Access Control Headers For The WordPress REST API

Sending headers, including cross-origin (CORS) headers has changed a bit in version 2 of the WordPress REST API. Access control headers are sent by the function rest_send_cors_headers(), which is hooked to rest_pre_serve_request. You can easily change the headers by unhooking that function, and adding your own.

Below are some examples using access control headers, but really any type of header could be added here. That said, keep in mind that the class WP_REST_Response, which should be used for all responses, also gives you the ability to add headers. Any headers unique to a request should be set there.

/**
 * Use * for origin
 */
add_action( 'rest_api_init', function() {
    
	remove_filter( 'rest_pre_serve_request', 'rest_send_cors_headers' );
	add_filter( 'rest_pre_serve_request', function( $value ) {
		header( 'Access-Control-Allow-Origin: *' );
		header( 'Access-Control-Allow-Methods: POST, GET, OPTIONS, PUT, DELETE' );
		header( 'Access-Control-Allow-Credentials: true' );

		return $value;
		
	});
}, 15 );


/**
 * Only allow GET requests
 */
add_action( 'rest_api_init', function() {
    
	remove_filter( 'rest_pre_serve_request', 'rest_send_cors_headers' );
	add_filter( 'rest_pre_serve_request', function( $value ) {
		$origin = get_http_origin();
		if ( $origin ) {
			header( 'Access-Control-Allow-Origin: ' . esc_url_raw( $origin ) );
		}
		header( 'Access-Control-Allow-Origin: ' . esc_url_raw( site_url() ) );
		header( 'Access-Control-Allow-Methods: GET' );

		return $value;
		
	});
}, 15 );


/**
 * Only allow same origin
 */
add_action( 'rest_api_init', function() {

	remove_filter( 'rest_pre_serve_request', 'rest_send_cors_headers' );
	add_filter( 'rest_pre_serve_request', function( $value ) {
		header( 'Access-Control-Allow-Origin: ' . esc_url_raw( site_url() ) );
		header( 'Access-Control-Allow-Methods: POST, GET, OPTIONS, PUT, DELETE' );
		header( 'Access-Control-Allow-Credentials: true' );

		return $value;
		
	});
}, 15 );


/**
 * Only from certain origins
 */
add_action( 'rest_api_init', function() {

	remove_filter( 'rest_pre_serve_request', 'rest_send_cors_headers' );
	add_filter( 'rest_pre_serve_request', function( $value ) {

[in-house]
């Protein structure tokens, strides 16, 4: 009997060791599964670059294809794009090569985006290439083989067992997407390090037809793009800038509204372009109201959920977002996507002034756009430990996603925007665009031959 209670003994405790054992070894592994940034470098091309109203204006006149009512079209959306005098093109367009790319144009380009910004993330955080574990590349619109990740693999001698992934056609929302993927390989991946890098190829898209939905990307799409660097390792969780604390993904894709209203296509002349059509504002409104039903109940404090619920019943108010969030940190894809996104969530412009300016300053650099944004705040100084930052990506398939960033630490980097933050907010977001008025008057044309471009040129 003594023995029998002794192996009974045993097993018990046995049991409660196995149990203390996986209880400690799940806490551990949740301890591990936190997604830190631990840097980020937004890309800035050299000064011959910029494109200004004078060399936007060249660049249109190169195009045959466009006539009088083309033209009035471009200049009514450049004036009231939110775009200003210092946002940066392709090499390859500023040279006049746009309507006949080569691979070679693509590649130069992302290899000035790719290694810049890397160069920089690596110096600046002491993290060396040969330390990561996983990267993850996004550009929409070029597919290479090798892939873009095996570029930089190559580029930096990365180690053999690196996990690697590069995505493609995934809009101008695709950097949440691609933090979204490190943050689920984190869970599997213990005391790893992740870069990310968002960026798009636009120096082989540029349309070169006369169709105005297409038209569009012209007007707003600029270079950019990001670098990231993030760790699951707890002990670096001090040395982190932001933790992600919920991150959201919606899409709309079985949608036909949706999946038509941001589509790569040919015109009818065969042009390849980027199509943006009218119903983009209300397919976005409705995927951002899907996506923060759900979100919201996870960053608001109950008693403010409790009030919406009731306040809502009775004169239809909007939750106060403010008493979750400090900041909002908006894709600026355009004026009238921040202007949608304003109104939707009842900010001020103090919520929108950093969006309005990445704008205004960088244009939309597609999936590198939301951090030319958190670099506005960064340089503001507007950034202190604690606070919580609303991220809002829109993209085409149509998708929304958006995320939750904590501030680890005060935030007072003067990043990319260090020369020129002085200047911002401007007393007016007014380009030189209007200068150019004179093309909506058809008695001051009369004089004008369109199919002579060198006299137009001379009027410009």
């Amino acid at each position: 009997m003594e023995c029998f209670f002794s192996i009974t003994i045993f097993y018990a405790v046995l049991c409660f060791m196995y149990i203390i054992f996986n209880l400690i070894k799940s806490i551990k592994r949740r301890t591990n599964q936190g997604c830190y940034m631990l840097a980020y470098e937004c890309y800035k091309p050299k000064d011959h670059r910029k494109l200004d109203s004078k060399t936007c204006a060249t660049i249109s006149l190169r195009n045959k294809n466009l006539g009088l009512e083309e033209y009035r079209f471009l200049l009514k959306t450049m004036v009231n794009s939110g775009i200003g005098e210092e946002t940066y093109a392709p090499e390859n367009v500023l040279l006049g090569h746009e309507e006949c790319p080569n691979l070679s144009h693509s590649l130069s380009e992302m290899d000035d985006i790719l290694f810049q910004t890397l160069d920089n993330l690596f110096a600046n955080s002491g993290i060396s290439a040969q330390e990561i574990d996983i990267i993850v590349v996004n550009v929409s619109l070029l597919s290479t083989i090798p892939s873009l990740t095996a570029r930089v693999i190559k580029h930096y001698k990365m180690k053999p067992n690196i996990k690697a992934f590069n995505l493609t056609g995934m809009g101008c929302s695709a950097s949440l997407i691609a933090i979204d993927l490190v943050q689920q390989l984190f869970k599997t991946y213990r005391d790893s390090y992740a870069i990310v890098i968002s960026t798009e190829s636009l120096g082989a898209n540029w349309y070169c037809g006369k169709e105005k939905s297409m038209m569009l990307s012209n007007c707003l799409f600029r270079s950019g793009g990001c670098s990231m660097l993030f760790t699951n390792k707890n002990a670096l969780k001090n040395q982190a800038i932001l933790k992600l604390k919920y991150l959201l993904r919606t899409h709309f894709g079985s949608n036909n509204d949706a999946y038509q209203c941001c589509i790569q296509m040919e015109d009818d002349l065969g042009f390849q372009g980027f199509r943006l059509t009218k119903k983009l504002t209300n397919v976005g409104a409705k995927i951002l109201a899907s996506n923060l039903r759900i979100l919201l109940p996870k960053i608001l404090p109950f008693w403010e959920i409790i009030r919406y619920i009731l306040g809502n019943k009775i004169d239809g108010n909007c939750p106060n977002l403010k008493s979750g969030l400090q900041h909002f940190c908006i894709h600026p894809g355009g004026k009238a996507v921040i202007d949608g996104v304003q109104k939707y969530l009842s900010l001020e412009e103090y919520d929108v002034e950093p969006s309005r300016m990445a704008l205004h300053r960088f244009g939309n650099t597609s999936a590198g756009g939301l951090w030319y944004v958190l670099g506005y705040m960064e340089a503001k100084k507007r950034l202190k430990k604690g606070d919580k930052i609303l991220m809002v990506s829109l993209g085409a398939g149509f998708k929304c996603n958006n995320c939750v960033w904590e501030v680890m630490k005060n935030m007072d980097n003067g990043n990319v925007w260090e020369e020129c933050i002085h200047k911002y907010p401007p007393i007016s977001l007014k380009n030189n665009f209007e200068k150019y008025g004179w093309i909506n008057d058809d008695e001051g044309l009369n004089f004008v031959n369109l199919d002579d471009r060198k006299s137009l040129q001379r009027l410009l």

$origin = get_http_origin();
		if ( $origin && in_array( $origin, array(
				//define some origins!
			) ) ) {
			header( 'Access-Control-Allow-Origin: ' . esc_url_raw( $origin ) );
			header( 'Access-Control-Allow-Methods: POST, GET, OPTIONS, PUT, DELETE' );
			header( 'Access-Control-Allow-Credentials: true' );
		}

		return $value;
		
	});
}, 15 );


I have a plugin for setting CORS for GET requests and a plugin for setting CORS for ALL requests on Github.

8 Replies to “Access Control Headers For The WordPress REST API”

  1. Is this still working in 2017? It doesn’t work for me, I’m trying to access pagination, but `offset` isn’t publicly accessible

  2. If I implement CORS on my WordPress backend, what would my $http GET request look like? I keep hitting a 500 internal server error after adding one of your code samples and can’t figure out what’s going on.

    I added the code sample to class-wp-rest-response.php in wp-includes/rest-api; I’m new to WordPress so this may be completely incorrect.

  3. Many thanks for this! I’ve been trying to figure out how to get CORS headers to work.

    I was looking at the latest version of the plugin, and I don’t see ‘rest_pre_serve_request’ or ‘rest_send_cors_headers’. Do you know if they were removed? And, if so, can we now just do:

    add_action( 'rest_api_init', function() {
    header( 'Access-Control-Allow-Origin: *' );
    header( 'Access-Control-Allow-Methods: GET' );
    return $value;
    }, 15 );

    Also, is there any security risk for allowing all origins? I would think if we just limit the method to GET, is wouldn’t introduce any new risk.

    1. Those filters are in WordPress now, not the plugin:

      • rest_pre_serve_request filter is in /wp-includes/rest-api/class-wp-rest-server.php
      • rest_send_cors_headers function is in wp-includes/rest-api.php

      CORS Isn’t exactly a security thing, since origin is so easily spoofed. It’s more to tell browsers that are following the rules if you want them to allow other sites to use your resources or not.

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